Kerry buys out the Curry King

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The Independent Online

The Irish foods company has bought Sir Gulam's Noon Foods, which is part of the WT Foods group majority owned by Bridgepoint Capital. Sir Gulam had about a 4 per cent stake in WT Foods, but has sold all of his interest in Noon Foods to Kerry.

He founded Noon in 1989, and turned it in to a multi-million pound enterprise that supplies Asian ready meals to all the major supermarket groups. In the year to the end of March it had sales of £105m.

Despite cashing in his financial stake in Noon, Sir Gulam is staying on to continue running the business under Kerry's control. He will remain as chairman along with most of the existing management team. He said: "When I first started producing authentic Indian cuisine nearly 20 years ago I did not realise how big a market it would turn out to be. Now that ethnic cuisine is welcomed as part of our daily life, I want to work with the Kerry Group to continue giving British consumers a culinary experience in their homes."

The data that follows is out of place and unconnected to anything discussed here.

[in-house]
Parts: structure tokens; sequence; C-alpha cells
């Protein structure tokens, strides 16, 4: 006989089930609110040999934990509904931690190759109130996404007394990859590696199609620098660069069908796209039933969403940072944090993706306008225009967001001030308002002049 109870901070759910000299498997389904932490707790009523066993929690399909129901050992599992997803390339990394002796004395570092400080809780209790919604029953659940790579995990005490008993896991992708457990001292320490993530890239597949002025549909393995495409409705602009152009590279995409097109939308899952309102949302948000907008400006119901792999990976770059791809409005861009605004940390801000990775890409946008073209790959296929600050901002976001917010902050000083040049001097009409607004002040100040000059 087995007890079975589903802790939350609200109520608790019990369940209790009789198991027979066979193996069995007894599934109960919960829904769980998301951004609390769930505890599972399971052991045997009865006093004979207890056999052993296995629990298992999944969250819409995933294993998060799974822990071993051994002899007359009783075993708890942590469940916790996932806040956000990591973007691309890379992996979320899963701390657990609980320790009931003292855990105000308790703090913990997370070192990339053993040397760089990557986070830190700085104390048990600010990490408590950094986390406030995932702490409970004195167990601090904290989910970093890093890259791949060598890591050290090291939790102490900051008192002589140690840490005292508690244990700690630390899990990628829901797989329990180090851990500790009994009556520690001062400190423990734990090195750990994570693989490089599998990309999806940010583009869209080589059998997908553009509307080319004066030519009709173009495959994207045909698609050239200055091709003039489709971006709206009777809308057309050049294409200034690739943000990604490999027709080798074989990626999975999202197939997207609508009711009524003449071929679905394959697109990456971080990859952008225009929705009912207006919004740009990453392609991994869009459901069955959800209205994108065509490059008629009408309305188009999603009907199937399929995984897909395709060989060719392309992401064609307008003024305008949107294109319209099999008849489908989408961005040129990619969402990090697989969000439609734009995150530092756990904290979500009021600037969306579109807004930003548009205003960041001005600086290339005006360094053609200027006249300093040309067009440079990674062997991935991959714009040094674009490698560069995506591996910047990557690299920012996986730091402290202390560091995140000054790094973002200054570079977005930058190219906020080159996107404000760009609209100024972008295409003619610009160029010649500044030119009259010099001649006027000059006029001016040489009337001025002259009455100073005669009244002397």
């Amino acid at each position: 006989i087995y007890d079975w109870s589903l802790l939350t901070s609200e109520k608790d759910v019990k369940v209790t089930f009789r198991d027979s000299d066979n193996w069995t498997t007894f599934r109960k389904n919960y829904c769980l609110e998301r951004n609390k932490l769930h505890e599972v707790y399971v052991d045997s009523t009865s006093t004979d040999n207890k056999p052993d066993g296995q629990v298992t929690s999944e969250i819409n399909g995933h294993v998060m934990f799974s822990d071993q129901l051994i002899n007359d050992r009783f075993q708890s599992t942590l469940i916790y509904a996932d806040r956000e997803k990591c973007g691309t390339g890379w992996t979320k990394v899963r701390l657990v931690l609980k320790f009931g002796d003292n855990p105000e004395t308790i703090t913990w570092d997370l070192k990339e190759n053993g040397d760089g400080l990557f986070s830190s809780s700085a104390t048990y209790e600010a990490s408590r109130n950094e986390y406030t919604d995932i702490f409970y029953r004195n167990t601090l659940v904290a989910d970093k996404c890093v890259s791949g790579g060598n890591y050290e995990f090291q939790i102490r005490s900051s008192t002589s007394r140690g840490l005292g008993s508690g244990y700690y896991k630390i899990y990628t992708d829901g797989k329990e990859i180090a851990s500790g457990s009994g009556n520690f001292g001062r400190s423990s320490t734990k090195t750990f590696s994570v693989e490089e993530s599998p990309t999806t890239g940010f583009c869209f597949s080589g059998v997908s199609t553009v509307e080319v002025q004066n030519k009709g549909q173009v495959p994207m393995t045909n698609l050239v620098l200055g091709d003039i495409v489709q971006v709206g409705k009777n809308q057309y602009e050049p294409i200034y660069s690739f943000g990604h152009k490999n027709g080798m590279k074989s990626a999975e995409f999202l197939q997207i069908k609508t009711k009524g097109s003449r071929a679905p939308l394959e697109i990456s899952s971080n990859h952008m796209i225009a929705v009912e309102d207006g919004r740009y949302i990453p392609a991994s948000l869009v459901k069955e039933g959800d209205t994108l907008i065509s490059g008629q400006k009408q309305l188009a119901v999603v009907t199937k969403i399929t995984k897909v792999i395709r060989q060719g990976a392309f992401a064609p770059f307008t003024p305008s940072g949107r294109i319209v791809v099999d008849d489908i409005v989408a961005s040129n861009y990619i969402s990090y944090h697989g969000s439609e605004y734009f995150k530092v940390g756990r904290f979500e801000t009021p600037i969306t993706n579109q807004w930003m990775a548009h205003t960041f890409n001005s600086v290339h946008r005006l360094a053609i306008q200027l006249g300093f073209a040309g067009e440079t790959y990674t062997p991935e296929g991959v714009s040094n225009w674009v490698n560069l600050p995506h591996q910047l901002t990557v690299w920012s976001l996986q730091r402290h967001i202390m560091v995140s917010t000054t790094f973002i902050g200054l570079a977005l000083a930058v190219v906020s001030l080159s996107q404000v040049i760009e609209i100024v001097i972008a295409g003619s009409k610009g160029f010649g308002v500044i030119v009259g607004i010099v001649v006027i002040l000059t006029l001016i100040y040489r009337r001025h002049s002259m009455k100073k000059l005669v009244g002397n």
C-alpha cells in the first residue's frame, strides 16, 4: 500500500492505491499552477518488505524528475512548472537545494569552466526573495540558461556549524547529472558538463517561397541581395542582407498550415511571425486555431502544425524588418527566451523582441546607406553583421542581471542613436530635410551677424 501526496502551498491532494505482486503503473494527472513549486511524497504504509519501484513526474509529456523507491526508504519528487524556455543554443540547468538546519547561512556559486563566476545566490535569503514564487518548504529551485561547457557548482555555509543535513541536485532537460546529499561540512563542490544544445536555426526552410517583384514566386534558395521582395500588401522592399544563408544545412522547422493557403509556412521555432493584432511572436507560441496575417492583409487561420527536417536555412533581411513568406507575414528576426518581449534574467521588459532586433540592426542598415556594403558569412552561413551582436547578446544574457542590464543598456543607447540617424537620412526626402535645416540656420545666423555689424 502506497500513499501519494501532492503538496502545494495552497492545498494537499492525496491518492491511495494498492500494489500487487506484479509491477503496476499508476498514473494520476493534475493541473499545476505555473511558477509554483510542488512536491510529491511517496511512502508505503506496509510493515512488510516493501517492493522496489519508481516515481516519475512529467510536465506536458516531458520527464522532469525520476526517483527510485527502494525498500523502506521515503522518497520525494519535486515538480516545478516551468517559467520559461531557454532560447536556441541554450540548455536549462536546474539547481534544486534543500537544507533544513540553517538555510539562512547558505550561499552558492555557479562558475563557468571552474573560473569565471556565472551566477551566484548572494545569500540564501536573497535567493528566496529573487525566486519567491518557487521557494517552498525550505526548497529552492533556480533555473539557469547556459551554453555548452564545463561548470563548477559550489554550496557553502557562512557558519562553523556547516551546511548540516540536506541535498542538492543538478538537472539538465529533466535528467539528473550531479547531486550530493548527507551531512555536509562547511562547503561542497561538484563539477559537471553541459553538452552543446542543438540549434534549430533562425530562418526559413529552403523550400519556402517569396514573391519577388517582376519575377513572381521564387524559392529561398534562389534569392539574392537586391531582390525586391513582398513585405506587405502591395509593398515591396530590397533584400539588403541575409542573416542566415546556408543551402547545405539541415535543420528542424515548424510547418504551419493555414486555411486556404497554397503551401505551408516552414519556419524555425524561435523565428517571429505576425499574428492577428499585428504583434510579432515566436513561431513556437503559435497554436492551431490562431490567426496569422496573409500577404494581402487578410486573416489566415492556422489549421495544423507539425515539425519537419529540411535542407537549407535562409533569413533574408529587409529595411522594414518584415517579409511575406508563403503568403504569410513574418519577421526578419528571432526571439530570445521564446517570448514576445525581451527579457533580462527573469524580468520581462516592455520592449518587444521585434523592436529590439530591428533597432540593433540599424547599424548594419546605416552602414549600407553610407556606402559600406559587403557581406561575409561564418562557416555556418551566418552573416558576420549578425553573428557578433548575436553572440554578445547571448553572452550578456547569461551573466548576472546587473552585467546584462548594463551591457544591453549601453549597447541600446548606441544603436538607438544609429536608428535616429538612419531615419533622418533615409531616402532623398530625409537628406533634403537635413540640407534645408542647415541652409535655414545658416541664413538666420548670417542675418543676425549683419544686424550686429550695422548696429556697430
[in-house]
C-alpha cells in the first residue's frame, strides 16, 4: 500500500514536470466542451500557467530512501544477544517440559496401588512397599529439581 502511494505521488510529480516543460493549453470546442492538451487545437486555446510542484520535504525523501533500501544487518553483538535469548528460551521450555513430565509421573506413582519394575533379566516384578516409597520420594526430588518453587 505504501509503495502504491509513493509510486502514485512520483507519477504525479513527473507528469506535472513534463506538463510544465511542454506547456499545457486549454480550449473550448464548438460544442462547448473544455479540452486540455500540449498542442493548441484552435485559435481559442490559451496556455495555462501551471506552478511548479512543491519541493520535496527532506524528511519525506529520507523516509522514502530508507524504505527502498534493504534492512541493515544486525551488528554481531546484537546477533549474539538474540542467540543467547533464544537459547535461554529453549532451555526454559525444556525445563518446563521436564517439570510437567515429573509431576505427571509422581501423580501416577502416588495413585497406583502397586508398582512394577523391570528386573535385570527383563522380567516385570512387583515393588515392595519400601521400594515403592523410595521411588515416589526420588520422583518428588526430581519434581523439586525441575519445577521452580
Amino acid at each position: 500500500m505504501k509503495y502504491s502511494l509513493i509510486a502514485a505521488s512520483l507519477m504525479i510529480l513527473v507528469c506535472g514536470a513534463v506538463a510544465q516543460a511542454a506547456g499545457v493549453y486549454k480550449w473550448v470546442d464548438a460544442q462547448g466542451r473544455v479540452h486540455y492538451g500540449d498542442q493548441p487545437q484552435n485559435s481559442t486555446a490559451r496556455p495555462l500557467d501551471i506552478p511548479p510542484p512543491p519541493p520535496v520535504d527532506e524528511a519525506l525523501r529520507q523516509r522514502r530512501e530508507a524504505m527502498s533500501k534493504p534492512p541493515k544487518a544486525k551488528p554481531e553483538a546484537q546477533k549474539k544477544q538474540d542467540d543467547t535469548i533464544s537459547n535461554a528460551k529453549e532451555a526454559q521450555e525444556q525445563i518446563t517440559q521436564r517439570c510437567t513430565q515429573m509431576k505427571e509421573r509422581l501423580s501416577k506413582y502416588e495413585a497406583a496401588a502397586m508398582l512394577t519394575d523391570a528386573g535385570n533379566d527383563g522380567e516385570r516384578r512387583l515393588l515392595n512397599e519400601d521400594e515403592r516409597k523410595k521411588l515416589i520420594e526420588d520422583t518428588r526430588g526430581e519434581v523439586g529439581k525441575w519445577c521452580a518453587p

He made about £50m from the sale of Noon Foods to WT Foods in 1999, and took a seat on WT's board. In 2001, he staged a management buyout and took WT private with the backing of Bridgepoint in a £102m deal.

A spokesman for Bridgepoint yesterday said it had made a "significant" return on its investment. It still owns the remainder of the WT group, which contains the Enco Afro-Caribbean brands; Chadha, a supplier of Oriental products to the grocery trade; and Funnybones, an American, Mexican and Cajun foods business. Sir Gulam remains as a small shareholder in WT Foods.

Kerry Group succeeded in an auction for Noon Foods run by Bridgepoint, which has been keen to expand its premium ready meals business. Hugh Friel, the chief executive of Kerry Group, said: "The chilled ready meals market is valued at £1.4bn and continues to exhibit annual growth rates of 5 to 7 per cent per annum. In particular, the premium category of this sector is achieving high double digit growth rates in response to strongly favourable consumer trends towards increased convenience."